Breaking the ice around death

Looking for someone to talk to about the end of life but not sure where to start? Perhaps you’re interested in exploring an idea in one of CAKE’s cards, or just curious about how different people’s ideas about death can be. You don’t have to look too far. Over the past few years, several social movements have sprung up to help people talk about death, usually over food or a hot cup of tea.

In medieval society there was memento mori, the practice of reflecting on the transient nature of life through art. Today, there’s Death over Dinner, Death Cafés, and Death Salons. Whether it’s to decrease anxiety about death or remind us to appreciate life, these movements bring together people from all walks of life: young and old, spiritual and secular, people who are professionally acquainted with death and personally familiar with loss. They offer a space to reflect on everything from the philosophical to practical aspects of death. Here’s a run-down on some of the options out there:

1. Death Café
Who: anyone
Death Cafe started in England and is now around the world.
How it works: Find a Death Café event near you. People, often strangers, gather over cake and tea in coffee shops or community centers to talk about questions like, “What do you want your legacy to be? What do you want to do before you die?” Each event has a host and can also be held by an organization like a hospice or community group.

2. Death over Dinner
Who: you and your guests
The idea sprang forth from a conversation between its founder and two doctors on a train.
How it works: Death over Dinner’s website will walk you through how to host your own dinner where the conversation topic will be (surprise) Death. It’s a private event, so you make a guest list and you can choose conversation-starters from a list of suggested articles or videos. Go through the process easily online, and you’ll automatically get text for invitations and other ideas for your dinner. Here’s one example of a dinner among tech entrepreneurs.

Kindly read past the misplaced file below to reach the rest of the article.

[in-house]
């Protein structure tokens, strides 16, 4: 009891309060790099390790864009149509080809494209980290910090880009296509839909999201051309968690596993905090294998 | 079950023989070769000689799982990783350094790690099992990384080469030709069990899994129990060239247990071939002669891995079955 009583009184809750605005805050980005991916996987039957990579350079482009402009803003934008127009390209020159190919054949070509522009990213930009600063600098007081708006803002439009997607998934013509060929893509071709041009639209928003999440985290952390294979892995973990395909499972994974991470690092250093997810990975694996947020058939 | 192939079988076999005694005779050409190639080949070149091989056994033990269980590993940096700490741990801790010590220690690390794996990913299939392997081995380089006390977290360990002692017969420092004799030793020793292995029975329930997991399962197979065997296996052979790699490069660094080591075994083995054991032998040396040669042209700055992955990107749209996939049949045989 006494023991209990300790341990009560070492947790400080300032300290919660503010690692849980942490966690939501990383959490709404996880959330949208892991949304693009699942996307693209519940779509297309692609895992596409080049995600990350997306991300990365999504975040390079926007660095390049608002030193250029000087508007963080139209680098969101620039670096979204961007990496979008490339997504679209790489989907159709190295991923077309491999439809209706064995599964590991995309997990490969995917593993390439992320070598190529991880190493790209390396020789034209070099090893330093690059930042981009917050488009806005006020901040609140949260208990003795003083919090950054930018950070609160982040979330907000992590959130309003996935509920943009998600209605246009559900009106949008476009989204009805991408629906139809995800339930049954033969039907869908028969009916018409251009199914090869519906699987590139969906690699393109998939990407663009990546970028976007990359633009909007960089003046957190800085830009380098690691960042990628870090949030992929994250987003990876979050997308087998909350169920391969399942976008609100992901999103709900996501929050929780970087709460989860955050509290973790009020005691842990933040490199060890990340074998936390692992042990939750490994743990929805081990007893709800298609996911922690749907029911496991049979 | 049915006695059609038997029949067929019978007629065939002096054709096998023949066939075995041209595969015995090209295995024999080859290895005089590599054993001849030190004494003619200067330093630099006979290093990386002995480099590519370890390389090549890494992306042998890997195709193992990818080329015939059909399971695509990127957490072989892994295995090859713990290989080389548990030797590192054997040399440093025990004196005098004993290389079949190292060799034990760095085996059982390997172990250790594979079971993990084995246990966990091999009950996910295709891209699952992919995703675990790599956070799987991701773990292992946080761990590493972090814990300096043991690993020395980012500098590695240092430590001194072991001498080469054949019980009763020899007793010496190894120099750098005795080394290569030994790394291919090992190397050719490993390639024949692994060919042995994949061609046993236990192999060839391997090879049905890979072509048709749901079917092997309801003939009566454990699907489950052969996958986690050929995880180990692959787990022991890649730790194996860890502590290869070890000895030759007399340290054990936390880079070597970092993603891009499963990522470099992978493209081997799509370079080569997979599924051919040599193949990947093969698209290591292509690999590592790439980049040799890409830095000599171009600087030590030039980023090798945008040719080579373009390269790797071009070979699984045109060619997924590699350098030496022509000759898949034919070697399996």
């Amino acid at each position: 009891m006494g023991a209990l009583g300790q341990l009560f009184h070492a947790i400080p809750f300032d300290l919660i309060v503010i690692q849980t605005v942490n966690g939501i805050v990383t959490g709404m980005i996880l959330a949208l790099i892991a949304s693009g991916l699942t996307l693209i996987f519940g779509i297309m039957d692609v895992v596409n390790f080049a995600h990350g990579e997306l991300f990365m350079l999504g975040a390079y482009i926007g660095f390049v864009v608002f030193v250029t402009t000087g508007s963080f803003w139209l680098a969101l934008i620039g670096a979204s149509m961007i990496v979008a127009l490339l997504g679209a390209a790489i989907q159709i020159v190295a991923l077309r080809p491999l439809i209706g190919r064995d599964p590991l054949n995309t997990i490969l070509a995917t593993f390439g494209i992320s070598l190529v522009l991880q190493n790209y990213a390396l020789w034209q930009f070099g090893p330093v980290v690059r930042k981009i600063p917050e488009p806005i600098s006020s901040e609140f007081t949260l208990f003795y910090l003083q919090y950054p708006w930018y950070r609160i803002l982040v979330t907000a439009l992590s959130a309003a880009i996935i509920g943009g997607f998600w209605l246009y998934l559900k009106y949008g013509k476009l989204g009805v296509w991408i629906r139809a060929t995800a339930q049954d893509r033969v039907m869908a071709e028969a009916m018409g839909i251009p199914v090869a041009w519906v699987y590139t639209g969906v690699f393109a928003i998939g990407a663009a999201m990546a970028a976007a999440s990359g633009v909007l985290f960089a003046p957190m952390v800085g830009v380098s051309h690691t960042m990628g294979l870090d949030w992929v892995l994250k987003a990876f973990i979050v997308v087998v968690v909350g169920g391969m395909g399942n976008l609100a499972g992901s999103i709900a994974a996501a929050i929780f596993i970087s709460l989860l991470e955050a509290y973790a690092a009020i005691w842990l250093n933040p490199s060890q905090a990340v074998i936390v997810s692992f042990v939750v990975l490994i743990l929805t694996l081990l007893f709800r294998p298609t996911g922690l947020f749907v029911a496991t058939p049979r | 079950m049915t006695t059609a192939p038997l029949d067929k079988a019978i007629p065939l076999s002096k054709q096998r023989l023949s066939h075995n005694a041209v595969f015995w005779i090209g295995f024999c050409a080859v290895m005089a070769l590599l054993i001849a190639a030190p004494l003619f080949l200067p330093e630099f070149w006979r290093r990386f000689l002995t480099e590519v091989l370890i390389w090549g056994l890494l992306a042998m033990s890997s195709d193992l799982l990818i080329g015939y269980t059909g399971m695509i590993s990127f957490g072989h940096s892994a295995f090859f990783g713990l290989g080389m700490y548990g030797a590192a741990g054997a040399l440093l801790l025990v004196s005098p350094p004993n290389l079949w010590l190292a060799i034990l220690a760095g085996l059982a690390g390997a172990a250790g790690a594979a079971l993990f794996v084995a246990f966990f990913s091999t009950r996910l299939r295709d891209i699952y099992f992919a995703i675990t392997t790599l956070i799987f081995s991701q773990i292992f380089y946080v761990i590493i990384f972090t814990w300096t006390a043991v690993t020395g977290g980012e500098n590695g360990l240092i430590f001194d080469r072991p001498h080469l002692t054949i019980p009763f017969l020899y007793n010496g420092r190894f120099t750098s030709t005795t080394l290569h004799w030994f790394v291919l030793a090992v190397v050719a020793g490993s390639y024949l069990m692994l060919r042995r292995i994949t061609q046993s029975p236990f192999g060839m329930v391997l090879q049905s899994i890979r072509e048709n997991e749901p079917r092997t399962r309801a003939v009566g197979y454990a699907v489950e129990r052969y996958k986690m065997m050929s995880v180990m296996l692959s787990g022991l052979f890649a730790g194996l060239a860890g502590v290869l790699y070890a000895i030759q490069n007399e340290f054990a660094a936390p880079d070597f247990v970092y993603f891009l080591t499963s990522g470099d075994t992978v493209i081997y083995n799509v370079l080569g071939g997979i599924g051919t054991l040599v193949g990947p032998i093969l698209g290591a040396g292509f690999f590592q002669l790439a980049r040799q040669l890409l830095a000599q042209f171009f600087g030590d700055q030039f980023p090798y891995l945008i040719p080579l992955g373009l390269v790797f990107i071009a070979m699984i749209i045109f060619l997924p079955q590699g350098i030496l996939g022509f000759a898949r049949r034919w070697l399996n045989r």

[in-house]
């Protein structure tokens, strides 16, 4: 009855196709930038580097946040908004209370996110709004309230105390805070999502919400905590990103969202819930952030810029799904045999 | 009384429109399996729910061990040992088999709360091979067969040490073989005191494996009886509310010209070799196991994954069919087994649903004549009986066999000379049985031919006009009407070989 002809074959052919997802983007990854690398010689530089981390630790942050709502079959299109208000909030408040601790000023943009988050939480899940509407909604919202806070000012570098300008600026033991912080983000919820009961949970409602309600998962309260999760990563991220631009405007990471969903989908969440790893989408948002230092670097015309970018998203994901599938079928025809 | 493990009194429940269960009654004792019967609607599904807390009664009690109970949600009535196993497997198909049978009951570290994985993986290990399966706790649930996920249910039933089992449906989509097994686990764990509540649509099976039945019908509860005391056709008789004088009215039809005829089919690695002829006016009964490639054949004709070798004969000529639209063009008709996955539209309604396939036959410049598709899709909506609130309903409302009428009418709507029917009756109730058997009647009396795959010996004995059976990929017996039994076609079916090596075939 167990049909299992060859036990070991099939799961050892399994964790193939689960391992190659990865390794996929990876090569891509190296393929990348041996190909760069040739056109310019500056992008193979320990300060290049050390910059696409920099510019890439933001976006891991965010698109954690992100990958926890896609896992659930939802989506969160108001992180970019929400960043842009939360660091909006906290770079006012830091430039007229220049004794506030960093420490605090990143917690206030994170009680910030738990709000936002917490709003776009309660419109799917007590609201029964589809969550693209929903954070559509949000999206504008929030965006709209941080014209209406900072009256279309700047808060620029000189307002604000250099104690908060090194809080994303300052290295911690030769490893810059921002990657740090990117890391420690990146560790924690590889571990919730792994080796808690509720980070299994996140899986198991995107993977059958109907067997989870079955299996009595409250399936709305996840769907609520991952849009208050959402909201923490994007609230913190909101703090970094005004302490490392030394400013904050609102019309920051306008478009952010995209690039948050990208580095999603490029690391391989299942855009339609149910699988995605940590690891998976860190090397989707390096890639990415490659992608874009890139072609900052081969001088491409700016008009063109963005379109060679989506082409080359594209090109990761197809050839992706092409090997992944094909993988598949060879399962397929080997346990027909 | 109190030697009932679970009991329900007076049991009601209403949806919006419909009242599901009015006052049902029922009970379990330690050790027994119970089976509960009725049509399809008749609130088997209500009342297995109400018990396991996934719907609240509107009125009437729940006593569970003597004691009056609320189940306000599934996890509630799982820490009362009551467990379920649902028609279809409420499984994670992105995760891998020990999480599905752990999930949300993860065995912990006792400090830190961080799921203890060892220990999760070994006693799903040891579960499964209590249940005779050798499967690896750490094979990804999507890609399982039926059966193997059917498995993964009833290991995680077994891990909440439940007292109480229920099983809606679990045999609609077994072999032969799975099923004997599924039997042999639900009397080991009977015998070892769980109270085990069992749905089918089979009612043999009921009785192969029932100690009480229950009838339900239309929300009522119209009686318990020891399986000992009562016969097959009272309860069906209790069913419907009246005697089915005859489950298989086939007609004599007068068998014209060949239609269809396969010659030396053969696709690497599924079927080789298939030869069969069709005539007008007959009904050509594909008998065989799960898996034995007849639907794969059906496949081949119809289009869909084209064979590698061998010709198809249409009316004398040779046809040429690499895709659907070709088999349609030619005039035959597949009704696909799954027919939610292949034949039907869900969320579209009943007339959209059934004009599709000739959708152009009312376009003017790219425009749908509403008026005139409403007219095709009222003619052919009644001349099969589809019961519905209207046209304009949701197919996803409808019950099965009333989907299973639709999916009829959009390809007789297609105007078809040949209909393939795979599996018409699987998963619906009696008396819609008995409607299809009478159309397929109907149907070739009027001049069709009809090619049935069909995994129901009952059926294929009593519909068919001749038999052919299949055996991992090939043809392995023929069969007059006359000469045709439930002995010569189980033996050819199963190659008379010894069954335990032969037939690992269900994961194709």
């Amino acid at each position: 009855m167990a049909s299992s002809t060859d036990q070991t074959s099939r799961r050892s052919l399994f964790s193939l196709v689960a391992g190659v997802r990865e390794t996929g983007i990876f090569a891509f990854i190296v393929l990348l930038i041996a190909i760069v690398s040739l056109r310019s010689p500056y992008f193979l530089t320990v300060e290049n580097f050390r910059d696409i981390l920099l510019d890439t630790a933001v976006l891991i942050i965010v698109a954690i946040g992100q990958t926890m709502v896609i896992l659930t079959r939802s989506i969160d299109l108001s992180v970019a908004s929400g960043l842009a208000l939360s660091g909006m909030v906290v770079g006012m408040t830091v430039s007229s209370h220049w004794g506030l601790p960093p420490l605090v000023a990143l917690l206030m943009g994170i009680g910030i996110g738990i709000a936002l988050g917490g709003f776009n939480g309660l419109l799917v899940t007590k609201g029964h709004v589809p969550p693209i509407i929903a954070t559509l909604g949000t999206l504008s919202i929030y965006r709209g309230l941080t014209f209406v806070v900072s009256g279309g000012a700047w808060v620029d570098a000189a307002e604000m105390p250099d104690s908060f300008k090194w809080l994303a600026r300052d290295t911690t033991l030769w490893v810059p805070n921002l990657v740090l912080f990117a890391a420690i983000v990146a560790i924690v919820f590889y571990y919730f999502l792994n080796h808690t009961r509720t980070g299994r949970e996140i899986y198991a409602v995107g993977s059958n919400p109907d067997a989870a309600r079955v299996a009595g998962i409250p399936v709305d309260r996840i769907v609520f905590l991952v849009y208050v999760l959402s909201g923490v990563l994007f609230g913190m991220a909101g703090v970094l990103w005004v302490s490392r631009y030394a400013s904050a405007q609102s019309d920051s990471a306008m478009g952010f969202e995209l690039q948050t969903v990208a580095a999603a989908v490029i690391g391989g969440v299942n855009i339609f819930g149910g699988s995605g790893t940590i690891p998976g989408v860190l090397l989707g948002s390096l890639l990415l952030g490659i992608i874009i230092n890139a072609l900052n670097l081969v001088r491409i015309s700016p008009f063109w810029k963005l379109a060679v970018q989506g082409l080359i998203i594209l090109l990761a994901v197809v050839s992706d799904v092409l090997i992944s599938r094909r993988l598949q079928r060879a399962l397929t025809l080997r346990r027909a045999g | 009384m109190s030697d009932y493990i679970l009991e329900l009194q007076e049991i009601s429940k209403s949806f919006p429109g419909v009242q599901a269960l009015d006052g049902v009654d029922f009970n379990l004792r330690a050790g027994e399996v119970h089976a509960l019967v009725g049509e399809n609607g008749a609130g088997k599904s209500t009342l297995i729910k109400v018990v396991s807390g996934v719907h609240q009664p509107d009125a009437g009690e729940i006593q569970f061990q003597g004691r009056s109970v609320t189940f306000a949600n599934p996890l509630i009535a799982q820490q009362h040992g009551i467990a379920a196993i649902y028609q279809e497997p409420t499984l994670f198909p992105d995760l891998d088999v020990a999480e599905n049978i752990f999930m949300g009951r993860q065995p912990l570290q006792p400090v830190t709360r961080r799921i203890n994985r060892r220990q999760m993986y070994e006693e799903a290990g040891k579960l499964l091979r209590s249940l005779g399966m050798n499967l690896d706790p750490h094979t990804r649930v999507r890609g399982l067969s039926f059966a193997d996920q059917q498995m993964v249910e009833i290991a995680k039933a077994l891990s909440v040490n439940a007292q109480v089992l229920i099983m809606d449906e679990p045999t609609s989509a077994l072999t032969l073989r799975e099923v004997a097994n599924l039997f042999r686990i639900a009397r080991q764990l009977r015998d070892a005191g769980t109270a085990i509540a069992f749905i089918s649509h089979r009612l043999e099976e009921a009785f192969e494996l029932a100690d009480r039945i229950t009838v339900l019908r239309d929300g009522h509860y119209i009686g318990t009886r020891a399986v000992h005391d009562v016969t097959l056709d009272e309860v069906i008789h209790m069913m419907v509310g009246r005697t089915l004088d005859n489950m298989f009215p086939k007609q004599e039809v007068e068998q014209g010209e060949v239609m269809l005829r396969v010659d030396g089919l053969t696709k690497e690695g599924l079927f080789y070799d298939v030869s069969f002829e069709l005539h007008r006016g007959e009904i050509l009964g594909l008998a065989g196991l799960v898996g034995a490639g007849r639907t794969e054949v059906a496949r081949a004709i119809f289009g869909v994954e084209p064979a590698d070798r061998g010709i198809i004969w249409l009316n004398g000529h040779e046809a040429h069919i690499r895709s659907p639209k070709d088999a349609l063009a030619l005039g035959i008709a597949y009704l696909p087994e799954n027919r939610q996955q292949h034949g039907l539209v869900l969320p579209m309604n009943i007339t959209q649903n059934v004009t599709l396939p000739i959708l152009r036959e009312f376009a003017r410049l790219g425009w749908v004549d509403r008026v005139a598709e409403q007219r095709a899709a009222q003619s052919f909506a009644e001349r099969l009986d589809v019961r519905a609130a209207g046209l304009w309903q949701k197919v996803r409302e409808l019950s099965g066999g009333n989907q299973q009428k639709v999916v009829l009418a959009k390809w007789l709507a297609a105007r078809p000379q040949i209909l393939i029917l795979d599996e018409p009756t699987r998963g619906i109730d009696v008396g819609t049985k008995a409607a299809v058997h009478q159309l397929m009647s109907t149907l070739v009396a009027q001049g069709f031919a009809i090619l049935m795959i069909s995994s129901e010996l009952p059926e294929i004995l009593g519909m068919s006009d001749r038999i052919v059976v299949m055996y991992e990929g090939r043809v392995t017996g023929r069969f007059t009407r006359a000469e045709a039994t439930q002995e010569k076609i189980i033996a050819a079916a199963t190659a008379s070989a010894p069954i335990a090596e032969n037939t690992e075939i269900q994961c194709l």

3. Death Salon
Who: anyone
Death Salons are bigger public events that bring people together–from medical historians to morticians–to talk about death through the lens of art, sociology, and anthropology.
How it works: They host annual events (the next one is in Houston in 2016), but check out the website for resources and a playlist.

4. Taking Control Initiative
Who: you and your guests
Started by a primary care doctor in Massachusetts, Taking Control is showing how group conversations about healthcare planning at the end-of-life can have ripple effects. What’s really interesting is how they’re getting retired doctors to be leaders for these conversations!
How it works: Invite friends or loved ones, take a look at the Taking Control video, and talk about your values.

Jon Underwood, founder of Death Cafe: “There’s a superstition that if you talk about death, you invite it closer. But the consumption of food is a life-sustaining process. Cake normalizes things.” 

(We couldn’t agree more!)

Lastly, if you’re looking for a way to break the ice around end-of-life conversations, either for yourself or a loved one, check out our CAKE app!  Designed with the input of doctors, estate planners, and funeral experts, CAKE walks you through what to think about and how to make this universal experience a celebration of your life and values. You can use it anywhere, whether on your morning commute or at your parents’ kitchen table. Learn what’s important to you or your loved ones, and share your wishes. 

*For a limited time, beta-testers can get a free 1:1 consultation with one of our end-of-life experts through the CAKE concierge service. Click here if you’re interested!

Photo credit: Huffington Post.

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